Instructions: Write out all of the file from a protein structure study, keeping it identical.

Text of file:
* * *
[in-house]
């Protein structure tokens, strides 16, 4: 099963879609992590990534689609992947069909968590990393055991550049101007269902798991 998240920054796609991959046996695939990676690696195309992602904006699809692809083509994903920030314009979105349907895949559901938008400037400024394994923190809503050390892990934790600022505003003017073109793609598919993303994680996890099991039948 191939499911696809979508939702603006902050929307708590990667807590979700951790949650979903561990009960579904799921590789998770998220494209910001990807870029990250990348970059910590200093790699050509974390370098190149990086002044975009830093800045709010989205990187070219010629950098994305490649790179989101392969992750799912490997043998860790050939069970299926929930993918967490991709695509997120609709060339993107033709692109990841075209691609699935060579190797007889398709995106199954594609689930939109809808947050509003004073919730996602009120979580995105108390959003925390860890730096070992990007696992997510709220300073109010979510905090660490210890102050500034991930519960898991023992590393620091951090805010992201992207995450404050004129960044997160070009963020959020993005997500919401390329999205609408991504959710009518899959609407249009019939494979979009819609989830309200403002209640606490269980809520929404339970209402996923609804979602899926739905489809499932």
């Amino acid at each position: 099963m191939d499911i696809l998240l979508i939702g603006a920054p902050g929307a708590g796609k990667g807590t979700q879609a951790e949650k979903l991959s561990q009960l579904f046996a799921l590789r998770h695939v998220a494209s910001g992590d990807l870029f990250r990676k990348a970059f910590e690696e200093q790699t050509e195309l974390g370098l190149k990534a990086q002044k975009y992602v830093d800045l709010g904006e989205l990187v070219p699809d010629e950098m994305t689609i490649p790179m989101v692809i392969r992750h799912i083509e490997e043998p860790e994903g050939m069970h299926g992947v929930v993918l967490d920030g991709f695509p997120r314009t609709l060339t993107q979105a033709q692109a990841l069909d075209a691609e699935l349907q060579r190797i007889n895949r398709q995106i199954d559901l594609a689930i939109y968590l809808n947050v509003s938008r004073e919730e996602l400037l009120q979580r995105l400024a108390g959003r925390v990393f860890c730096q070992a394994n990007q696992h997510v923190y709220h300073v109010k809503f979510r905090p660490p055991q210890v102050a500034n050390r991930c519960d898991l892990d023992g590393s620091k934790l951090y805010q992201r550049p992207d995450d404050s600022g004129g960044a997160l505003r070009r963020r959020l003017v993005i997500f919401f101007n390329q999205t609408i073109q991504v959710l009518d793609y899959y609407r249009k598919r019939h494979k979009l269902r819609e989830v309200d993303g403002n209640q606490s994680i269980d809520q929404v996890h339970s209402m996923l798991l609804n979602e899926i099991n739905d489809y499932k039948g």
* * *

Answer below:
[in-house]
């Protein structure tokens, strides 16, 4: 099963879609992590990534689609992947069909968590990393055991550049101007269902798991 998240920054796609991959046996695939990676690696195309992602904006699809692809083509994903920030314009979105349907895949559901938008400037400024394994923190809503050390892990934790600022505003003017073109793609598919993303994680996890099991039948 191939499911696809979508939702603006902050929307708590990667807590979700951790949650979903561990009960579904799921590789998770998220494209910001990807870029990250990348970059910590200093790699050509974390370098190149990086002044975009830093800045709010989205990187070219010629950098994305490649790179989101392969992750799912490997043998860790050939069970299926929930993918967490991709695509997120609709060339993107033709692109990841075209691609699935060579190797007889398709995106199954594609689930939109809808947050509003004073919730996602009120979580995105108390959003925390860890730096070992990007696992997510709220300073109010979510905090660490210890102050500034991930519960898991023992590393620091951090805010992201992207995450404050004129960044997160070009963020959020993005997500919401390329999205609408991504959710009518899959609407249009019939494979979009819609989830309200403002209640606490269980809520929404339970209402996923609804979602899926739905489809499932």
């Amino acid at each position: 099963m191939d499911i696809l998240l979508i939702g603006a920054p902050g929307a708590g796609k990667g807590t979700q879609a951790e949650k979903l991959s561990q009960l579904f046996a799921l590789r998770h695939v998220a494209s910001g992590d990807l870029f990250r990676k990348a970059f910590e690696e200093q790699t050509e195309l974390g370098l190149k990534a990086q002044k975009y992602v830093d800045l709010g904006e989205l990187v070219p699809d010629e950098m994305t689609i490649p790179m989101v692809i392969r992750h799912i083509e490997e043998p860790e994903g050939m069970h299926g992947v929930v993918l967490d920030g991709f695509p997120r314009t609709l060339t993107q979105a033709q692109a990841l069909d075209a691609e699935l349907q060579r190797i007889n895949r398709q995106i199954d559901l594609a689930i939109y968590l809808n947050v509003s938008r004073e919730e996602l400037l009120q979580r995105l400024a108390g959003r925390v990393f860890c730096q070992a394994n990007q696992h997510v923190y709220h300073v109010k809503f979510r905090p660490p055991q210890v102050a500034n050390r991930c519960d898991l892990d023992g590393s620091k934790l951090y805010q992201r550049p992207d995450d404050s600022g004129g960044a997160l505003r070009r963020r959020l003017v993005i997500f919401f101007n390329q999205t609408i073109q991504v959710l009518d793609y899959y609407r249009k598919r019939h494979k979009l269902r819609e989830v309200d993303g403002n209640q606490s994680i269980d809520q929404v996890h339970s209402m996923l798991l609804n979602e899926i099991n739905d489809y499932k039948g």